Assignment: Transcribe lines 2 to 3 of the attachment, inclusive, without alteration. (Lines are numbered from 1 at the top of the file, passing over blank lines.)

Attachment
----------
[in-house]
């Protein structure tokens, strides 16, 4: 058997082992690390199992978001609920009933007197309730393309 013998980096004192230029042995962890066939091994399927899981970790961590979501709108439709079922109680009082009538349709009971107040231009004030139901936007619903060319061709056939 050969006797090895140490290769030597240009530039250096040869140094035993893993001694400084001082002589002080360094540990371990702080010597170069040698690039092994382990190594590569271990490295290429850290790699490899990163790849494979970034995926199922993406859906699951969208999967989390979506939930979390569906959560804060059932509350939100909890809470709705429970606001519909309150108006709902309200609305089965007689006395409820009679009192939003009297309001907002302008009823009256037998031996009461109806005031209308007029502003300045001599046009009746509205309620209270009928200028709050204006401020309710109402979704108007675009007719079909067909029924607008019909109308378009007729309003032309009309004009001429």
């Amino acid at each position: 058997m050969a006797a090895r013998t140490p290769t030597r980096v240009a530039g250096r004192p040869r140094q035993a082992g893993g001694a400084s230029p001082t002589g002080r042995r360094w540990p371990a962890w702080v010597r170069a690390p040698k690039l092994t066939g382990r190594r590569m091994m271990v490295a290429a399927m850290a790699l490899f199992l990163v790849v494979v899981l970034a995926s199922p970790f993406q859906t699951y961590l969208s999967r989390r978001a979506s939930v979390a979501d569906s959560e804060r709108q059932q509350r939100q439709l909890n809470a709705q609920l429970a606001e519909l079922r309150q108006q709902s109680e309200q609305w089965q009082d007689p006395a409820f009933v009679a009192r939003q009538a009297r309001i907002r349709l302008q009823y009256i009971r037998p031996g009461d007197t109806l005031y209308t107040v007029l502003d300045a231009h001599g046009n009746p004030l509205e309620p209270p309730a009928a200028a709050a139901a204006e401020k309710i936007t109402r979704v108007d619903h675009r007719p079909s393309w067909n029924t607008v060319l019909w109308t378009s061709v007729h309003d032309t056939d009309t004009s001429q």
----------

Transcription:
């Protein structure tokens, strides 16, 4: 058997082992690390199992978001609920009933007197309730393309 013998980096004192230029042995962890066939091994399927899981970790961590979501709108439709079922109680009082009538349709009971107040231009004030139901936007619903060319061709056939 050969006797090895140490290769030597240009530039250096040869140094035993893993001694400084001082002589002080360094540990371990702080010597170069040698690039092994382990190594590569271990490295290429850290790699490899990163790849494979970034995926199922993406859906699951969208999967989390979506939930979390569906959560804060059932509350939100909890809470709705429970606001519909309150108006709902309200609305089965007689006395409820009679009192939003009297309001907002302008009823009256037998031996009461109806005031209308007029502003300045001599046009009746509205309620209270009928200028709050204006401020309710109402979704108007675009007719079909067909029924607008019909109308378009007729309003032309009309004009001429």
């Amino acid at each position: 058997m050969a006797a090895r013998t140490p290769t030597r980096v240009a530039g250096r004192p040869r140094q035993a082992g893993g001694a400084s230029p001082t002589g002080r042995r360094w540990p371990a962890w702080v010597r170069a690390p040698k690039l092994t066939g382990r190594r590569m091994m271990v490295a290429a399927m850290a790699l490899f199992l990163v790849v494979v899981l970034a995926s199922p970790f993406q859906t699951y961590l969208s999967r989390r978001a979506s939930v979390a979501d569906s959560e804060r709108q059932q509350r939100q439709l909890n809470a709705q609920l429970a606001e519909l079922r309150q108006q709902s109680e309200q609305w089965q009082d007689p006395a409820f009933v009679a009192r939003q009538a009297r309001i907002r349709l302008q009823y009256i009971r037998p031996g009461d007197t109806l005031y209308t107040v007029l502003d300045a231009h001599g046009n009746p004030l509205e309620p209270p309730a009928a200028a709050a139901a204006e401020k309710i936007t109402r979704v108007d619903h675009r007719p079909s393309w067909n029924t607008v060319l019909w109308t378009s061709v007729h309003d032309t056939d009309t004009s001429q």